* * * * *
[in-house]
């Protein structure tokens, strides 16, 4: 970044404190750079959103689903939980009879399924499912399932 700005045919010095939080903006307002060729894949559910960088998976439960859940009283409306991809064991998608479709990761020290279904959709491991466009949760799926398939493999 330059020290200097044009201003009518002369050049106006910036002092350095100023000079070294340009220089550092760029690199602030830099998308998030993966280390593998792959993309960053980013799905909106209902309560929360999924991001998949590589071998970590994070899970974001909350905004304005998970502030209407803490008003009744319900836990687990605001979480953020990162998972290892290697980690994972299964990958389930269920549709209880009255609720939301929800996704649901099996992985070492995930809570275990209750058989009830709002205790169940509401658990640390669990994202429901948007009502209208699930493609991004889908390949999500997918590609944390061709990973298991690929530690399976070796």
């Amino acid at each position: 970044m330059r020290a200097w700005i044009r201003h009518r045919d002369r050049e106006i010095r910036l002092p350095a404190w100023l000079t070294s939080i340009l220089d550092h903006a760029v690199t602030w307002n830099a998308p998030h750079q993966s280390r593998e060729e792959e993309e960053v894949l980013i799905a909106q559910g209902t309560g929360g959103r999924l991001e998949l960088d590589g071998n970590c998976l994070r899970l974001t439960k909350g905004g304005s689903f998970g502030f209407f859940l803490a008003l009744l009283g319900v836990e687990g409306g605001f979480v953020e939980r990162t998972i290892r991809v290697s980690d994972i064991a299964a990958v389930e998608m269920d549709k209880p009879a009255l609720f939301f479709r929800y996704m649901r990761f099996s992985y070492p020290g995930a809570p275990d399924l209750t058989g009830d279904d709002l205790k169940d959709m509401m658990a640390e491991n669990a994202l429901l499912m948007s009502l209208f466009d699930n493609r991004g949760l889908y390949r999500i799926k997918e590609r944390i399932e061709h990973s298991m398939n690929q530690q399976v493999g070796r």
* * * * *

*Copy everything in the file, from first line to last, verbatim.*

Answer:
[in-house]
């Protein structure tokens, strides 16, 4: 970044404190750079959103689903939980009879399924499912399932 700005045919010095939080903006307002060729894949559910960088998976439960859940009283409306991809064991998608479709990761020290279904959709491991466009949760799926398939493999 330059020290200097044009201003009518002369050049106006910036002092350095100023000079070294340009220089550092760029690199602030830099998308998030993966280390593998792959993309960053980013799905909106209902309560929360999924991001998949590589071998970590994070899970974001909350905004304005998970502030209407803490008003009744319900836990687990605001979480953020990162998972290892290697980690994972299964990958389930269920549709209880009255609720939301929800996704649901099996992985070492995930809570275990209750058989009830709002205790169940509401658990640390669990994202429901948007009502209208699930493609991004889908390949999500997918590609944390061709990973298991690929530690399976070796």
């Amino acid at each position: 970044m330059r020290a200097w700005i044009r201003h009518r045919d002369r050049e106006i010095r910036l002092p350095a404190w100023l000079t070294s939080i340009l220089d550092h903006a760029v690199t602030w307002n830099a998308p998030h750079q993966s280390r593998e060729e792959e993309e960053v894949l980013i799905a909106q559910g209902t309560g929360g959103r999924l991001e998949l960088d590589g071998n970590c998976l994070r899970l974001t439960k909350g905004g304005s689903f998970g502030f209407f859940l803490a008003l009744l009283g319900v836990e687990g409306g605001f979480v953020e939980r990162t998972i290892r991809v290697s980690d994972i064991a299964a990958v389930e998608m269920d549709k209880p009879a009255l609720f939301f479709r929800y996704m649901r990761f099996s992985y070492p020290g995930a809570p275990d399924l209750t058989g009830d279904d709002l205790k169940d959709m509401m658990a640390e491991n669990a994202l429901l499912m948007s009502l209208f466009d699930n493609r991004g949760l889908y390949r999500i799926k997918e590609r944390i399932e061709h990973s298991m398939n690929q530690q399976v493999g070796r």